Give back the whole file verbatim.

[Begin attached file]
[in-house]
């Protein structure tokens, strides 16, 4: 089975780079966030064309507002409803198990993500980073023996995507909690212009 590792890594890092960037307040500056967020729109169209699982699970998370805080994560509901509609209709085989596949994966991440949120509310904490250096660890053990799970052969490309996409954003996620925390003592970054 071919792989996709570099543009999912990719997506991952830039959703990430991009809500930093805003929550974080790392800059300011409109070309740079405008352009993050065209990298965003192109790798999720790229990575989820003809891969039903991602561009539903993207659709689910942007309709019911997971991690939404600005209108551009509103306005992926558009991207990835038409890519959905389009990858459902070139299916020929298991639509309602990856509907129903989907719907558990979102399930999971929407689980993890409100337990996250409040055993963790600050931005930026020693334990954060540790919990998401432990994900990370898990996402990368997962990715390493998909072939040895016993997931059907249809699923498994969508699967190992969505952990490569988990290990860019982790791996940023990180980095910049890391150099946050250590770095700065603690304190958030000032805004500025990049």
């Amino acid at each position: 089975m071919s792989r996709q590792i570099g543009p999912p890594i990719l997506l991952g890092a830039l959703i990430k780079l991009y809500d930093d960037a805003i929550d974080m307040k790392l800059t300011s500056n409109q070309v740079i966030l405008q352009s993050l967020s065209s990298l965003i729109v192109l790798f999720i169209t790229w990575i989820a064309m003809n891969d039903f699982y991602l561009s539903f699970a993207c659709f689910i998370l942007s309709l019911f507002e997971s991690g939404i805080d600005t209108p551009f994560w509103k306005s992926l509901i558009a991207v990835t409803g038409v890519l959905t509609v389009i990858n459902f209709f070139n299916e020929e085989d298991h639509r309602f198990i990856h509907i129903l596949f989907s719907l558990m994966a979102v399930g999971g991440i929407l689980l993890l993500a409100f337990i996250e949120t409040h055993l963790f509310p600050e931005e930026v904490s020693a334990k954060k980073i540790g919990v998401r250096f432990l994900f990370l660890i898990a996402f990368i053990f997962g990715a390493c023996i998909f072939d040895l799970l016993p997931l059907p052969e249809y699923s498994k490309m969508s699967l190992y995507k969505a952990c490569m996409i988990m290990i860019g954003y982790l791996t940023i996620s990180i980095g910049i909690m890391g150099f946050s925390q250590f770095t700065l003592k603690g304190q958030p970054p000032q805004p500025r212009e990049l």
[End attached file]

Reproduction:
[in-house]
């Protein structure tokens, strides 16, 4: 089975780079966030064309507002409803198990993500980073023996995507909690212009 590792890594890092960037307040500056967020729109169209699982699970998370805080994560509901509609209709085989596949994966991440949120509310904490250096660890053990799970052969490309996409954003996620925390003592970054 071919792989996709570099543009999912990719997506991952830039959703990430991009809500930093805003929550974080790392800059300011409109070309740079405008352009993050065209990298965003192109790798999720790229990575989820003809891969039903991602561009539903993207659709689910942007309709019911997971991690939404600005209108551009509103306005992926558009991207990835038409890519959905389009990858459902070139299916020929298991639509309602990856509907129903989907719907558990979102399930999971929407689980993890409100337990996250409040055993963790600050931005930026020693334990954060540790919990998401432990994900990370898990996402990368997962990715390493998909072939040895016993997931059907249809699923498994969508699967190992969505952990490569988990290990860019982790791996940023990180980095910049890391150099946050250590770095700065603690304190958030000032805004500025990049």
């Amino acid at each position: 089975m071919s792989r996709q590792i570099g543009p999912p890594i990719l997506l991952g890092a830039l959703i990430k780079l991009y809500d930093d960037a805003i929550d974080m307040k790392l800059t300011s500056n409109q070309v740079i966030l405008q352009s993050l967020s065209s990298l965003i729109v192109l790798f999720i169209t790229w990575i989820a064309m003809n891969d039903f699982y991602l561009s539903f699970a993207c659709f689910i998370l942007s309709l019911f507002e997971s991690g939404i805080d600005t209108p551009f994560w509103k306005s992926l509901i558009a991207v990835t409803g038409v890519l959905t509609v389009i990858n459902f209709f070139n299916e020929e085989d298991h639509r309602f198990i990856h509907i129903l596949f989907s719907l558990m994966a979102v399930g999971g991440i929407l689980l993890l993500a409100f337990i996250e949120t409040h055993l963790f509310p600050e931005e930026v904490s020693a334990k954060k980073i540790g919990v998401r250096f432990l994900f990370l660890i898990a996402f990368i053990f997962g990715a390493c023996i998909f072939d040895l799970l016993p997931l059907p052969e249809y699923s498994k490309m969508s699967l190992y995507k969505a952990c490569m996409i988990m290990i860019g954003y982790l791996t940023i996620s990180i980095g910049i909690m890391g150099f946050s925390q250590f770095t700065l003592k603690g304190q958030p970054p000032q805004p500025r212009e990049l």